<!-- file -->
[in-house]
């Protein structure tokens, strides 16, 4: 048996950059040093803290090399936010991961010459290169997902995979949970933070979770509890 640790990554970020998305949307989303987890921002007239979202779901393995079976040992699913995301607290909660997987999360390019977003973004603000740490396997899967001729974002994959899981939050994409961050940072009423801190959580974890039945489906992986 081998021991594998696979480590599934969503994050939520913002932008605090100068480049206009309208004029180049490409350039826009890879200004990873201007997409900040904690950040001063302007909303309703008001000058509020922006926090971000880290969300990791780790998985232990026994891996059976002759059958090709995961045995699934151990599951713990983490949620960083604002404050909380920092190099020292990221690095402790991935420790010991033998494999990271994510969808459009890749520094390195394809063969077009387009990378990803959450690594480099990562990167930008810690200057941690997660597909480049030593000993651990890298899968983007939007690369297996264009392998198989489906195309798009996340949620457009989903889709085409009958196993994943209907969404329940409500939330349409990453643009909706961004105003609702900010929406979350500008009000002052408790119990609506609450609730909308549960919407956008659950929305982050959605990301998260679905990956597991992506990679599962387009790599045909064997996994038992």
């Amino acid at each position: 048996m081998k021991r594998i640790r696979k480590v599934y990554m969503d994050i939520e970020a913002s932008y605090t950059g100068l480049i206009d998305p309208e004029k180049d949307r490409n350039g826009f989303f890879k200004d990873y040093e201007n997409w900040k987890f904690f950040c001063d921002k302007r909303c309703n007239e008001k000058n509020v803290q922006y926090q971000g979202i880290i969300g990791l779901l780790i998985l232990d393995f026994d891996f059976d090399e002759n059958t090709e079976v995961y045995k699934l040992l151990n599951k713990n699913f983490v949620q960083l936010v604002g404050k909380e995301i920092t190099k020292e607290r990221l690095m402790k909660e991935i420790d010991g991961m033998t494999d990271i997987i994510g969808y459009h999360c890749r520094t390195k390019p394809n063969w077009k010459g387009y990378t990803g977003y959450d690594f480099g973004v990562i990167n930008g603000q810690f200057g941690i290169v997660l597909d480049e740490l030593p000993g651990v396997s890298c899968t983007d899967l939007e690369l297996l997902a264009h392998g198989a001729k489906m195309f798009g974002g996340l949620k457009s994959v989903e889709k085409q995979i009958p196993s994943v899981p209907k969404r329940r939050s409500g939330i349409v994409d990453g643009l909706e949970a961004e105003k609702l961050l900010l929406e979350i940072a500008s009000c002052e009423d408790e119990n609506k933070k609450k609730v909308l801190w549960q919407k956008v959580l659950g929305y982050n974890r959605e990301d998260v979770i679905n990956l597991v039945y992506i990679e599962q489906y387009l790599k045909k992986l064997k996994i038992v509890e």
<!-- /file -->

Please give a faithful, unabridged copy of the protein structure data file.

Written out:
[in-house]
């Protein structure tokens, strides 16, 4: 048996950059040093803290090399936010991961010459290169997902995979949970933070979770509890 640790990554970020998305949307989303987890921002007239979202779901393995079976040992699913995301607290909660997987999360390019977003973004603000740490396997899967001729974002994959899981939050994409961050940072009423801190959580974890039945489906992986 081998021991594998696979480590599934969503994050939520913002932008605090100068480049206009309208004029180049490409350039826009890879200004990873201007997409900040904690950040001063302007909303309703008001000058509020922006926090971000880290969300990791780790998985232990026994891996059976002759059958090709995961045995699934151990599951713990983490949620960083604002404050909380920092190099020292990221690095402790991935420790010991033998494999990271994510969808459009890749520094390195394809063969077009387009990378990803959450690594480099990562990167930008810690200057941690997660597909480049030593000993651990890298899968983007939007690369297996264009392998198989489906195309798009996340949620457009989903889709085409009958196993994943209907969404329940409500939330349409990453643009909706961004105003609702900010929406979350500008009000002052408790119990609506609450609730909308549960919407956008659950929305982050959605990301998260679905990956597991992506990679599962387009790599045909064997996994038992």
């Amino acid at each position: 048996m081998k021991r594998i640790r696979k480590v599934y990554m969503d994050i939520e970020a913002s932008y605090t950059g100068l480049i206009d998305p309208e004029k180049d949307r490409n350039g826009f989303f890879k200004d990873y040093e201007n997409w900040k987890f904690f950040c001063d921002k302007r909303c309703n007239e008001k000058n509020v803290q922006y926090q971000g979202i880290i969300g990791l779901l780790i998985l232990d393995f026994d891996f059976d090399e002759n059958t090709e079976v995961y045995k699934l040992l151990n599951k713990n699913f983490v949620q960083l936010v604002g404050k909380e995301i920092t190099k020292e607290r990221l690095m402790k909660e991935i420790d010991g991961m033998t494999d990271i997987i994510g969808y459009h999360c890749r520094t390195k390019p394809n063969w077009k010459g387009y990378t990803g977003y959450d690594f480099g973004v990562i990167n930008g603000q810690f200057g941690i290169v997660l597909d480049e740490l030593p000993g651990v396997s890298c899968t983007d899967l939007e690369l297996l997902a264009h392998g198989a001729k489906m195309f798009g974002g996340l949620k457009s994959v989903e889709k085409q995979i009958p196993s994943v899981p209907k969404r329940r939050s409500g939330i349409v994409d990453g643009l909706e949970a961004e105003k609702l961050l900010l929406e979350i940072a500008s009000c002052e009423d408790e119990n609506k933070k609450k609730v909308l801190w549960q919407k956008v959580l659950g929305y982050n974890r959605e990301d998260v979770i679905n990956l597991v039945y992506i990679e599962q489906y387009l790599k045909k992986l064997k996994i038992v509890e």